In the next 68 days, Tyler and I will be transitioning from our home for the last 3 ½ years to a new home in Alaska. Ty will be heading to Texas for 3 months of training (in his dream job!) and I’ll be road-tripping back to Alaska with my dad and two dogs (+sedatives for the dogs and maybe dad, too) to start my career. It’s not going to be easy, but everything we’ve been through the past 3 years together, in this year alone, and right now, has prepared us for THIS climb.IMG_2324

Fear is relative. Our brain is trained to interpret perceived threats and process them into what is a real threat and what isn’t – Let your brain do what it is meant to do, let it process and understand when danger is real. And when it’s not, slow down and enjoy the beauty that is LIVING.

Stay Wild

XOXO//Dylan

A Weekend in the Woods: Why I Will ALWAYS Choose the Mountains

My favorite part about this weekend was seeing the pure excitement in my husband’s eyes at even the smallest moment. Getting out the camp stove, pouring fresh hot chocolate while we sat in the dark watching the dogs play, climbing a few boulders, watching me fall in a stream, exploring new trails – all things that lit up his eyes in a way that made my heart sing. Especially when he said “I feel like I’m galloping like a cantaloupe.” Not-so-obviously meaning antelope… the animal…

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Being from Alaska, having hot cocoa from the boiling water on the camp stove or climbing some boulders is a relatively normal thing. Weeklong camping trips were a bi-annual (at least) event in my family. My heart feels at home in the woods.
Seeing Tyler find that sense of “home” in his heart at almost 27 years old showed me a sense of child-like wonder in him that I’d only seen on our first trip to Alaska, as he watched an immature female bald eagle on the beach in Ninilchik, for hours.

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We started at Little Stony Man, mile 39.1 of Skyline Drive. The fog was thick, the air was wet and the dogs were even more wet. We came across quite a few viewpoints, all of which were blanketed with fog. I was disappointed in the lack of view for the first few seconds then I thought…

If I go stand on top of that rock, I’ll be able to look out and imagine my OWN view.

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While it was a little difficult to imagine a view where I couldn’t see so much as the edge of the granite rock-face as I stood on top of a slippery rock, I was uncontrollably happy up there. The view on the horizon was a blanket of fog, but the view on the other side was much, much better. My (perfect) husband and the two most annoying, only sometimes well-behaved, mud-covered, cool fur-covered babies.

AND, those three beings in the mountains with me?! I couldn’t be luckier.

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The past few months have been hard for me. I was sexually harassed for the second time in ONE year at work. It smacked me in the face and reminded me of how much I don’t want to be here (my current workplace/the military as a whole). I’ve struggled with feeling like I don’t belong. For so long, I’ve felt like my personality—the fire in my soul, has been smothered by work. I feel like I can’t be “me” when I’m there.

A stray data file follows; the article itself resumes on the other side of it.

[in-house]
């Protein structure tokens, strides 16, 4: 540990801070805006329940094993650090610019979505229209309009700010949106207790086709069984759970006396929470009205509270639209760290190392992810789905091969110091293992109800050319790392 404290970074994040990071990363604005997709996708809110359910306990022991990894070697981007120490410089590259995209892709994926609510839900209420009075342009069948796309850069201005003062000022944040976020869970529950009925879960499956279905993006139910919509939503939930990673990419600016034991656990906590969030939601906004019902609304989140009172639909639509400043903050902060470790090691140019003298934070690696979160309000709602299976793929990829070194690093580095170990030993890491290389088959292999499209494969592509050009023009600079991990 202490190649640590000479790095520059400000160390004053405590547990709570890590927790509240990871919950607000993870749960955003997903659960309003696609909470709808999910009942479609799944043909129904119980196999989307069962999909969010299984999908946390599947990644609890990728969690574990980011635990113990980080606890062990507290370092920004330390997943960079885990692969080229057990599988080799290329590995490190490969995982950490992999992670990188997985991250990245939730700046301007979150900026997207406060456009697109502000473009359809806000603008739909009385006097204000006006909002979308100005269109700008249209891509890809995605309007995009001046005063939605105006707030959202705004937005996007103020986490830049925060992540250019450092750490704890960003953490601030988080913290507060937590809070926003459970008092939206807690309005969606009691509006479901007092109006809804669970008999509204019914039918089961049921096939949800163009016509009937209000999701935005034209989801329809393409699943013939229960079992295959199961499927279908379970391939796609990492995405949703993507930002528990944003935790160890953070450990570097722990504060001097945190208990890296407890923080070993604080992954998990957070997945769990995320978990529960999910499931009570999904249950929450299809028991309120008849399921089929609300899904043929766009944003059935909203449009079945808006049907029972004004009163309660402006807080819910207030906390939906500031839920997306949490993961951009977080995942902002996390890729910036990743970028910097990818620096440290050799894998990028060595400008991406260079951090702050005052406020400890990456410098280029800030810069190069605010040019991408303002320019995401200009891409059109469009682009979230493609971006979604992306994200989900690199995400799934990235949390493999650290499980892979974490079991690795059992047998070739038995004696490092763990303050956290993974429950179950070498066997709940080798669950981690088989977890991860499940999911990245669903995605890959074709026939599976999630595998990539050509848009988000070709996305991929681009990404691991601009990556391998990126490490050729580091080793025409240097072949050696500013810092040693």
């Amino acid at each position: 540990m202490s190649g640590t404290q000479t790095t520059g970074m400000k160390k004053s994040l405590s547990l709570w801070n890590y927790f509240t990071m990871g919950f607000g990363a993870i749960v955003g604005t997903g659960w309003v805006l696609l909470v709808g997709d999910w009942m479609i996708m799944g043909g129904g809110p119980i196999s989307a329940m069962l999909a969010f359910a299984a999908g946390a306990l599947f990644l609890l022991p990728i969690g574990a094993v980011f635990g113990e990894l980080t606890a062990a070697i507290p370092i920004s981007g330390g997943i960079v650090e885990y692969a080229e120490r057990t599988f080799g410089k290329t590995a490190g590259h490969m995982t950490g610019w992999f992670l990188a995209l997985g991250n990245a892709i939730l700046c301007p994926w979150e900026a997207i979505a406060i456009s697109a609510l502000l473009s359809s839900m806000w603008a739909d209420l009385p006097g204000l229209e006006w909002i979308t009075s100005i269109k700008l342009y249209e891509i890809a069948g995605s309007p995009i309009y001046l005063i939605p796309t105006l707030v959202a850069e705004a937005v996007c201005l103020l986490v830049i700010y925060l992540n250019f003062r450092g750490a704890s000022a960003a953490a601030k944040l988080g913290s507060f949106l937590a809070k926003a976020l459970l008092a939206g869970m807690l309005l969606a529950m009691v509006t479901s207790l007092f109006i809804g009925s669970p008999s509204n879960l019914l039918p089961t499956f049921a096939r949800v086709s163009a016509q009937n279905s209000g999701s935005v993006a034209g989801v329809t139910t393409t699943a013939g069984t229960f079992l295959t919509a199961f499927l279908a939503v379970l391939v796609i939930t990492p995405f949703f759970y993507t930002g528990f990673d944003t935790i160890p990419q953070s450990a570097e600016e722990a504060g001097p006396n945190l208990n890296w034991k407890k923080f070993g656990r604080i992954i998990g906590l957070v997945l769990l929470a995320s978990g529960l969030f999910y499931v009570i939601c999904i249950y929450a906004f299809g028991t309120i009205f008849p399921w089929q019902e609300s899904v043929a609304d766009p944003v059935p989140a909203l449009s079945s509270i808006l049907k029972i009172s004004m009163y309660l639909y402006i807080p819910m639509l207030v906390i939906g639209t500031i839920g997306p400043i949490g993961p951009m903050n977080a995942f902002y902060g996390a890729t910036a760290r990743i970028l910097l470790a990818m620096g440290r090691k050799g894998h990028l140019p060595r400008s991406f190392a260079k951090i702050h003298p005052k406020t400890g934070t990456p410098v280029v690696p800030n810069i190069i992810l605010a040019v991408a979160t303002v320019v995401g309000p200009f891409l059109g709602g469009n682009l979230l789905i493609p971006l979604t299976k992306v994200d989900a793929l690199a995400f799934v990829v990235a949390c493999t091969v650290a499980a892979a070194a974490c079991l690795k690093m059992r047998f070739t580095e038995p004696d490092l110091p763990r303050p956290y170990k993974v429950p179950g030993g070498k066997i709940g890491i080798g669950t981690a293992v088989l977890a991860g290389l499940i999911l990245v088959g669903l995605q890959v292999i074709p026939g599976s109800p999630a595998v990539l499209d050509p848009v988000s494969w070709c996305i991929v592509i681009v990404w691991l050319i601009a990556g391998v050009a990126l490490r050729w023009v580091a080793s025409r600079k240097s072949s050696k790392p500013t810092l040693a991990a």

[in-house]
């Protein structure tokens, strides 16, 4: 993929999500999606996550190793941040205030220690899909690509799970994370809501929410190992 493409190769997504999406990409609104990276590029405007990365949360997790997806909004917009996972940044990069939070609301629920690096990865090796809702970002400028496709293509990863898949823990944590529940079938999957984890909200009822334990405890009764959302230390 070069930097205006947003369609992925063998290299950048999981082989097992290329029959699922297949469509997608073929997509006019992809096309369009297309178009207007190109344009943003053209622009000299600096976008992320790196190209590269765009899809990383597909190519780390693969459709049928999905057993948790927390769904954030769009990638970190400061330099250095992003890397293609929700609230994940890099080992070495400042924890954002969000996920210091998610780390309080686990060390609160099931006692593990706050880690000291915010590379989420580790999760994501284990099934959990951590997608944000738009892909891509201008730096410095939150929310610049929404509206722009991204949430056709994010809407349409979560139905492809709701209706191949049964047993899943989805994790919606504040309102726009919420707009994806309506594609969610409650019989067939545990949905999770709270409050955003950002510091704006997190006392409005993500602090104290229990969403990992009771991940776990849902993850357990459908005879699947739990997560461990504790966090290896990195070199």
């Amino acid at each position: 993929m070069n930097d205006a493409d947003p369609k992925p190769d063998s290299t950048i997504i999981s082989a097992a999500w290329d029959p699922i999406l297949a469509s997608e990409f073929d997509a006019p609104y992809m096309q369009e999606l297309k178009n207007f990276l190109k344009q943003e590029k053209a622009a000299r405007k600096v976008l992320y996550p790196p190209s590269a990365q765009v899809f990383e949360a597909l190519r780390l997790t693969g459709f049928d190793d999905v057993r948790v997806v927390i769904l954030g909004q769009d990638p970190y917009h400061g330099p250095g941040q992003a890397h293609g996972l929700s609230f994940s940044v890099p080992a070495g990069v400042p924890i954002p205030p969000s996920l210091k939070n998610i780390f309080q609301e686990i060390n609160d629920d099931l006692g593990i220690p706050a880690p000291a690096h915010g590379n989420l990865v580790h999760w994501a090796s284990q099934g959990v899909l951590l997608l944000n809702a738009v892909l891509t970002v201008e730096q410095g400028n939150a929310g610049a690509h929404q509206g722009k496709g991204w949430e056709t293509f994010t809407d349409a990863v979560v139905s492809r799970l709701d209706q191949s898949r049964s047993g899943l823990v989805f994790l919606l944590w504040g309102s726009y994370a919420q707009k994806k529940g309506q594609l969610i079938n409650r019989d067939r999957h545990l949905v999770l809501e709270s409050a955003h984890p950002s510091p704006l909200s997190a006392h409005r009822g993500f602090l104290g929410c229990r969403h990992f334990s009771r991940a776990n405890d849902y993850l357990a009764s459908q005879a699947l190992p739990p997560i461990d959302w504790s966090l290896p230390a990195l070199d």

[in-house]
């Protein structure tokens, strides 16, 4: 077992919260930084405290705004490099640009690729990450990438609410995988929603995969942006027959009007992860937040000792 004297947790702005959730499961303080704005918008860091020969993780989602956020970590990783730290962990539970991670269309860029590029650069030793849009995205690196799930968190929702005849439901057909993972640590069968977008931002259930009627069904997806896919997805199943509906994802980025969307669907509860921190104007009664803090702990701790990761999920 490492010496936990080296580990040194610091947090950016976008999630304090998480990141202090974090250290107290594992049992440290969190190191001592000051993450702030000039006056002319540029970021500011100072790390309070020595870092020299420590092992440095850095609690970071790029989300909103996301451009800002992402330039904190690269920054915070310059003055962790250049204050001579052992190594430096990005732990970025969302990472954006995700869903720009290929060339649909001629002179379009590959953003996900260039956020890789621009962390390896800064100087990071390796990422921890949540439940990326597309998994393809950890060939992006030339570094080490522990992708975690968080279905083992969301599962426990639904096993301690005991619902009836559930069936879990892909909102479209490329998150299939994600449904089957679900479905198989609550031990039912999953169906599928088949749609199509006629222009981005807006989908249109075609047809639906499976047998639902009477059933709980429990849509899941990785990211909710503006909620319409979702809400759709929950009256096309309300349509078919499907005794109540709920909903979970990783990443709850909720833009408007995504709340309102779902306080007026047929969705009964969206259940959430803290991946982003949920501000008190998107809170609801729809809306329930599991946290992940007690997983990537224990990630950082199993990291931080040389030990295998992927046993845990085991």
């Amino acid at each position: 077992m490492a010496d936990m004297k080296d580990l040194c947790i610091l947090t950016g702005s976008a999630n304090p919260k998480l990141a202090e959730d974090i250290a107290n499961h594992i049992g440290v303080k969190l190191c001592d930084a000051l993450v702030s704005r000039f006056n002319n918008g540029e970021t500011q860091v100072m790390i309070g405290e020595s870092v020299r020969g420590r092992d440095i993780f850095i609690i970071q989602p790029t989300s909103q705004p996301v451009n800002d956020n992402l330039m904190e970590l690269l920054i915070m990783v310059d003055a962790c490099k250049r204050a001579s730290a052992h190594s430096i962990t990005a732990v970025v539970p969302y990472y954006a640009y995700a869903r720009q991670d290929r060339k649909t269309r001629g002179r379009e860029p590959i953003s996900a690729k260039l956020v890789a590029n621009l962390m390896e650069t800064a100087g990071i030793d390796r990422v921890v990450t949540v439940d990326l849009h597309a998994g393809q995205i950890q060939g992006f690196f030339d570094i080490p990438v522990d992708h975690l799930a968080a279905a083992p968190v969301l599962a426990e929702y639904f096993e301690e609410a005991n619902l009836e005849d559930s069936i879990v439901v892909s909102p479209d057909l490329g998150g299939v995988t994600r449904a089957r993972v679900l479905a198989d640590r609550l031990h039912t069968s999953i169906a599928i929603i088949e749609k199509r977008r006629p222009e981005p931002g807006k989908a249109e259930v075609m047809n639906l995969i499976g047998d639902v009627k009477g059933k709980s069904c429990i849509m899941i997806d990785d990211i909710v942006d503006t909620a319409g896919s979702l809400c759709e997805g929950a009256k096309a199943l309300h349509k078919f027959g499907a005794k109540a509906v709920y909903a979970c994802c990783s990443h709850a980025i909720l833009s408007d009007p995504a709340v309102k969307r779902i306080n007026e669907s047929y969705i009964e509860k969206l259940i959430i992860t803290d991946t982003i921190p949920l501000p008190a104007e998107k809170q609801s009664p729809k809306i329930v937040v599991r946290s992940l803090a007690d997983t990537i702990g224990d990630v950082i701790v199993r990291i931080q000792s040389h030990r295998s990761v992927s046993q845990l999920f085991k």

When I came across this small waterfall on our first hike of the weekend, I was reminded of a time when my mom and I jumped into an icy waterfall. It was May 28, 2011 and I had just learned of the passing of a close friend. We came across the waterfall on a bike trip and we jumped in. Why? Because we are ALIVE and sometimes, I think we need a reminder.

This dampened version of myself has been taking over my happiness for too long… jumping in THIS waterfall felt like a hard reset that I desperately needed to remind myself that I was put on this planet to LIVE my damn life and nothing and no one can take that from me.

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I was cold and wet… the air was cold and wet. But I wasn’t done. The mountains give me this incredible sense of adventure that I didn’t know I had. There was this incredible granite face near the end of the trail. Once again, I looked up and thought to myself “wow, I want to be there.” I handed Kaya’s leash to Tyler and said, “I’m going up.”

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I got about halfway to where I wanted to be and started to talk myself out of it. These rocks are slippery, the algae growing on them is making them even more slick… oh, and how the fuck am I going to get down?!?! In the mountains, I’m reminded that I have the strength to push PAST my limits. I only went up a few more steps and didn’t get to the shelf I wanted to be at but… dammit, I made it up further than I would have a month ago.  A month ago, I wouldn’t have tried at all.

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Tyler and I completed a second hike that evening, sans puppies, to give Kaya’s leg (for those of you who don’t know, she has Hypertrophic Osteodystrophy in her leg) some rest. Bearfence Mountain was a short, 1-mile roundtrip with a few fun boulder scrambles. Again, no view… but I was perfectly content.

 

 

Back at our cabin, we made a cheese board (freaking YUM!!!) and attempted to play Monopoly, Cheaters Edition! But, clearly… Kaya had other plans.

Brats and baked beans on the camp stove, followed by Hot Cocoa and Apple Cider on the lawn while the Kaya played and Oakley walked around peeing on bushes.

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In the morning, we had bagels and coffee while the sun came up. We packed for our next hike and headed out. I took a long look at Hemlock cabin before we drove away because this little cabin will always hold a place in my heart as the first weekend camping/cabin trip for my little family.

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Little Devil Stairs (5.6-mile loop) was an AWESOME hike. The entire first portion climbed up the path of the creek through the valley. It was… quite literally, devilish granite stairs. There wasn’t a “top” viewpoint, but the granite walls throughout the valley were beautiful. Snapped this awesome shot of my incredibly-handsome hubby!

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Kaya’s confidence was tested on a few water crossings, but she made it to the top all the same! Oakley might as well be a rock-climbin’ dog (who always manages to find himself covered in ticks). All in all, this weekend was the best we’ve had in a long time.

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I will choose mountains for the rest of my life because they show me a version of myself that is increasingly confident and craves adventure. The mountains have showed me the “me” who is unapologetically true to herself.

XOXO/Dylan